Heart Failure is a progressive chronic disorder that results in the inability of the heart to pump blood efficiently to the body’s tissues.
Chronic heart failure is an increasing public health problem; the growing prevalence in industrialised countries means that 1-2% of the adult population of these countries are now thought to have chronic heart failure.1-3 Estimates suggest that the prevalence in Europe, USA and Japan could increase by approximately 16.5% over the next ten years.4
The prevalence of post-myocardial infarction heart failure is less well known as it is difficult to distinguish between pre-existing and incident heart failure. However current estimates suggest that approximately 1 in 5 patients hospitalised with an acute coronary syndrome either present with heart failure or develop heart failure during their hospital stay.5
Many of the signs and symptoms of heart failure are non-specific and vary in severity depending on the disease class. The most common of these are breathlessness, fatigue, exercise intolerance, and fluid retention as evidenced by ankle swelling, peripheral oedema, and an elevated jugular venous pressure.6
Due to the non-specific nature of symptoms, the diagnosis of heart failure can be difficult. Tests can include echocardiogram, ECG, chest X-ray, laboratory tests. Following a positive diagnosis heart failure is classified into functional classes that relate to disease severity.
Management of heart failure involves lifestyle modifications, pharmacological treatment and occasionally surgery. In patients with chronic heart failure, optimal therapy involves treatment with diuretics, ACE inhibitors, certain β-blockers and a mineralocorticoid receptor antagonist.
The Heart Failure Knowledge Centre brings together current information related to chronic heart failure and post-myocardial infarction, including:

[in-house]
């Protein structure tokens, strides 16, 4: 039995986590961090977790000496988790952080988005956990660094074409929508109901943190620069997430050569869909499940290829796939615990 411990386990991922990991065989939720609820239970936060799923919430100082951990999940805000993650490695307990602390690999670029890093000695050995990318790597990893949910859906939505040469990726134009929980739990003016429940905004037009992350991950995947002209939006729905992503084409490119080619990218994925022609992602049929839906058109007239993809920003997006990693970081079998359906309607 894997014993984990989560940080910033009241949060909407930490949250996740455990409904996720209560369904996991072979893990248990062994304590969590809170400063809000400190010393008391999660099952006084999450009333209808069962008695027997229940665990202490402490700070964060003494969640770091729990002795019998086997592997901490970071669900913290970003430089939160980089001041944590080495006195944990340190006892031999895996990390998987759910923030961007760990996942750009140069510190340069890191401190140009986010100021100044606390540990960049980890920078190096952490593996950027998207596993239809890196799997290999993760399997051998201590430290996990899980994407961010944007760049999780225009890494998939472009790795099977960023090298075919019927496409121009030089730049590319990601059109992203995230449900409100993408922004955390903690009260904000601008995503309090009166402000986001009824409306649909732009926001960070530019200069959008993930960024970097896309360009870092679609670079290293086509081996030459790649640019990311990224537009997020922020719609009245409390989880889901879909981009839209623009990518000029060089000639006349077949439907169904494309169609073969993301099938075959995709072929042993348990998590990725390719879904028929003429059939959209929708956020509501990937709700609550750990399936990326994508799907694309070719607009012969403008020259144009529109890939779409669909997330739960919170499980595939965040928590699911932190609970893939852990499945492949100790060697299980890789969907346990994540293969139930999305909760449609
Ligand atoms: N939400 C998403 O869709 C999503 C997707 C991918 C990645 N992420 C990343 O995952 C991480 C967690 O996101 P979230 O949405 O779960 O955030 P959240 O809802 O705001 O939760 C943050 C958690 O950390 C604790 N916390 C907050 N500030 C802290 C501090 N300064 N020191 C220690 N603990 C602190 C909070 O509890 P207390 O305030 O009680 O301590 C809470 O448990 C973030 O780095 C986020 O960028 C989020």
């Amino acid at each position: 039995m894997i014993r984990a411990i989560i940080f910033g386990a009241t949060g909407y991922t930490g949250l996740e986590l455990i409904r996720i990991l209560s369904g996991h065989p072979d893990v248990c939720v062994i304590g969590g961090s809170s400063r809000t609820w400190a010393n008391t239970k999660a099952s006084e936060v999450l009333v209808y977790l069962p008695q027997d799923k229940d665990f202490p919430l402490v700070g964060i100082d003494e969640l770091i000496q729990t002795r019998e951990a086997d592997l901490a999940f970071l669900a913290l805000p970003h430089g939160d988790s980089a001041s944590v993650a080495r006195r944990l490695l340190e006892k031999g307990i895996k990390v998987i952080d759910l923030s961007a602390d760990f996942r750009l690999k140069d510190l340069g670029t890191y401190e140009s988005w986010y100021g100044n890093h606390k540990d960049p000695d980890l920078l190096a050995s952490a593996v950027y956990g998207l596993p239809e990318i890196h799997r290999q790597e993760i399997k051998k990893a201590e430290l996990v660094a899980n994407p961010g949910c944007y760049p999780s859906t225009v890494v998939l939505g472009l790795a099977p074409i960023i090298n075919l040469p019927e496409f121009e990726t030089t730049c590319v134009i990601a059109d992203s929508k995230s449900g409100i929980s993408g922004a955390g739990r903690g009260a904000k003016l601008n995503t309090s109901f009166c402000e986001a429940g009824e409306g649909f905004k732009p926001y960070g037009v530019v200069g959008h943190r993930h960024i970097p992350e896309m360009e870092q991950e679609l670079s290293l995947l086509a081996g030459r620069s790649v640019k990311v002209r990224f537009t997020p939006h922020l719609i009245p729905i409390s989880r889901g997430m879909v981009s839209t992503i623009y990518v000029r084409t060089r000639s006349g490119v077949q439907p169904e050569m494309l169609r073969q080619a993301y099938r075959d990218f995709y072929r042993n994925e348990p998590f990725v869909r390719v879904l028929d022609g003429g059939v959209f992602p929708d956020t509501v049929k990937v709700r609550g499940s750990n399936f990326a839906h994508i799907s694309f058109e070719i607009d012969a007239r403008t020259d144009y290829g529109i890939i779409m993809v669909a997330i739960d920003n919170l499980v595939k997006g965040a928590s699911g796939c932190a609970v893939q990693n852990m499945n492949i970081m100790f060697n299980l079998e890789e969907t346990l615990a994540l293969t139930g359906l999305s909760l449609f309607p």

Zannad F, et al. Incidence, clinical and etiologic features, and outcomes of advanced chronic heart failure: the EPICAL Study. Journal of the American College of Cardiology 1999; 33(3):734-742.
Cowie MR, et al. The epidemiology of heart failure. European Heart Journal 1997;18(2):208-225.
Mosterd A, Hoes A. Clinical epidemiology of heart failure. Heart 2007; 93:1137-1146.
Decision Resources. Chronic Heart Failure. Cardium Study No.4 A Pharmacor Service. 2008.
Steg PG, Dabbous OH, et al. Determinants and prognostic impact of heart failure complicating acutecoronary syndromes. Observations from the Global Registry of Acute Coronary Events (GRACE). Circulation2004;109:494-9.
NICE Clinical Guideline No 108. Chronic Heart Failure. National clinical guideline for diagnosis and management in primary and secondary care. 2010.
The Obesity Learning Hub contains clinical information and resources for healthcare professionals involved in the treatment and management of obese or overweight patients.
Here you will find a Knowledge Centre with information on epidemiology, pathophysiology, clinical guidelines, assessment and treatment options, prevention methods and more. Other sections within the Learning Hub include a clinical media library, news and journal articles, events information, patient guides and the EACCME-accredited European Obesity Initiative CME series, which is worth five European CME Credits (ECMECs) in total.
This educational resource contains a range of content developed for healthcare professionals based in Europe who are involved in the treatment and management of type 2 diabetes mellitus. In this section you will find:
This EACCME-accredited obesity CME series contains three CME modules, which are ideal for healthcare professionals looking to improve their understanding of obesity as a serious medical illness.
Module 1 – Understanding Obesity
Learn more about obesity as a serious and complex medical illness including comorbidities and complications, the complex factors that influence its development and the cornerstones of an effective weight-management strategy.
Module 3 – Rationale for Lifelong Behaviour Change